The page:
In Exhibit 2 we show the average, maximum, minimum and standard deviation of sensitivities by global developed-market sector. The results bear out our general intuition about the new carbon factor. Energy has the lowest average sensitivity (noted by the pink highlight), as well as the lowest maximum value, the lowest minimum value by far, and one of the two highest standard deviations. While the average score for Utilities is positive, it is lower than all other sectors except Energy, and the maximum and minimum are also next in line after Energy. Utilities also has the lowest variability in exposures. (As a reminder, a high positive exposure suggests the company benefits from a rising price of carbon futures.)

Although not shown, of the 15 companies with the most negative sensitivities, 10 are Energy companies and the rest are Utilities. No Energy companies appear in the top third of sensitivities and no Utilities are in the top 20%. These results confirm the intuition that Energy and Utilities are more likely to be more negatively impacted by rising carbon futures prices than other sectors.

Correspondingly, Health Care and Consumer Discretionary show the highest average sensitivities (highlighted in green, and again, meaning they are less sensitive to, or even benefit from, higher carbon prices). In addition, Health Care has the least negative exposure (with the next-in-line twice as negative), and Consumer Discretionary contains the company with the highest sensitivity. There is an intuitive appeal that Health Care is less negatively impacted by carbon prices, whereas Consumer Discretionary’s positive sensitivity is a bit less intuitive, and may be more related to the correlation between the strong stock-price performance in that sector and carbon futures.

Exhibit 2. Carbon Factor Exposures (Sensitivities) by Sector, July 31, 2021

Source: Qontigo

Conclusion

The growing market for trading carbon allowances in Europe has led to a way of measuring the price of carbon. This allows us to measure an additional source of risk for companies, based on how they are exposed to that changing price, even beyond those subject to European regulations. While the Carbon Emission Price factor’s contribution to risk is relatively small right now, as the importance of sustainability in investor choices grows, we expect the significance of this factor to grow as well.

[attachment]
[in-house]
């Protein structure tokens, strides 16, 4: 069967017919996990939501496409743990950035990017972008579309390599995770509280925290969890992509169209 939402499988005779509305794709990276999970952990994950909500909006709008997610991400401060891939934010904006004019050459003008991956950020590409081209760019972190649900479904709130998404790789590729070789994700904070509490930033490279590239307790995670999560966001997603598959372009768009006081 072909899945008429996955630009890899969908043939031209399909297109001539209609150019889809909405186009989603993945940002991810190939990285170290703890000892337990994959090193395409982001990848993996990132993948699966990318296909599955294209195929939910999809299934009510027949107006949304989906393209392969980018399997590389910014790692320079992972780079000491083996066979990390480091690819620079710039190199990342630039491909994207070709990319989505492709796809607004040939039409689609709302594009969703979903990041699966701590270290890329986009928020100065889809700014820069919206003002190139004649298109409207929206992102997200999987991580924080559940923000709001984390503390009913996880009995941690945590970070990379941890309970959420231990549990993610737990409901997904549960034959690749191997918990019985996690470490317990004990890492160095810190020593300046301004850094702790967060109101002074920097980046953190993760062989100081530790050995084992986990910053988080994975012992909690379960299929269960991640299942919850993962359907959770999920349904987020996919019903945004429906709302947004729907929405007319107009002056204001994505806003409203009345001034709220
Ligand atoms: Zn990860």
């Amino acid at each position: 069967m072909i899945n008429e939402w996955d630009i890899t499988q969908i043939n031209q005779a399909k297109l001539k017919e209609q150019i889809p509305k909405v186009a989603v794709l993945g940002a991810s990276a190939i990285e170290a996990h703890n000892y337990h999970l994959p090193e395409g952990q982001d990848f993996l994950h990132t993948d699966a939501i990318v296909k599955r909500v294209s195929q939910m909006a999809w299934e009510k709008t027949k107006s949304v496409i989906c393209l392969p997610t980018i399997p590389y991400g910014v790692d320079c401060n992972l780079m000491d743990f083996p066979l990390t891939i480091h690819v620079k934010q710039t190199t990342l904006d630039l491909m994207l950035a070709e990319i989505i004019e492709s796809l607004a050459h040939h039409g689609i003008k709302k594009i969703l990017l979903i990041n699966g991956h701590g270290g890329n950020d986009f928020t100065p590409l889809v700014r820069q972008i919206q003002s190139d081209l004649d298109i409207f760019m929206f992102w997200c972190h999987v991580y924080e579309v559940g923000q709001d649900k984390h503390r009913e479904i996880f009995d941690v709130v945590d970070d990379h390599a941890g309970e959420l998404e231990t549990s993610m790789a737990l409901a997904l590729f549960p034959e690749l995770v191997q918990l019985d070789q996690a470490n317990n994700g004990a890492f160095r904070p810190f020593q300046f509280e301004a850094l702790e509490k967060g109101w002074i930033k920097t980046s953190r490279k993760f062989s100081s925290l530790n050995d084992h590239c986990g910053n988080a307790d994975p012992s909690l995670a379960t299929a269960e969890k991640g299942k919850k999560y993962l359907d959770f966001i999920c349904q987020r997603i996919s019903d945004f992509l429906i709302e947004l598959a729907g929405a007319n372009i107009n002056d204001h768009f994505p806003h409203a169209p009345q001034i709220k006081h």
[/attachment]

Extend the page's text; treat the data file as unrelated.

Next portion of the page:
“Uncertainty around growth and inflation expectations, the future path of the pandemic, and the unravelling of concentration risks in some sectors are some of the potential factors that can lead to increased volatility in EM in the near term. A well-diversified low-volatility strategy can help investors manage these risks.” 

Can You Trust Your Risk Number?

In risk management a lot of focus and attention is (rightly) put on models and methodologies used to compute ex-ante risk measures. And in the context of a multi-asset class universe which is vast by nature, perfect data (market data, terms and conditions provided by the user) and bug-free algorithms are not always possible.

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[1] Another possible explanation is that recent increases in the price of carbon have paralleled the positive returns for stocks; as of December 31, 2019, the average sensitivity was slightly negative.


Qontigo is a leading global provider of innovative index, analytics and risk solutions that optimize investment impact. As the shift toward sustainable investing accelerates, Qontigo enables its clients—financial-products issuers, asset owners and asset managers—to deliver sophisticated and targeted solutions at scale to meet the increasingly demanding and unique sustainability goals of investors worldwide.

Qontigo’s solutions are enhanced by both our collaborative, customer-centric culture, which allows us to create tailored solutions for our clients, and our open architecture and modern technology that efficiently integrate with our clients’ processes.

Part of the Deutsche Börse Group, Qontigo was created in 2019 through the combination of Axioma, DAX and STOXX. Headquartered in Eschborn, Germany, Qontigo’s global presence includes offices in New York, London, Zug and Hong Kong.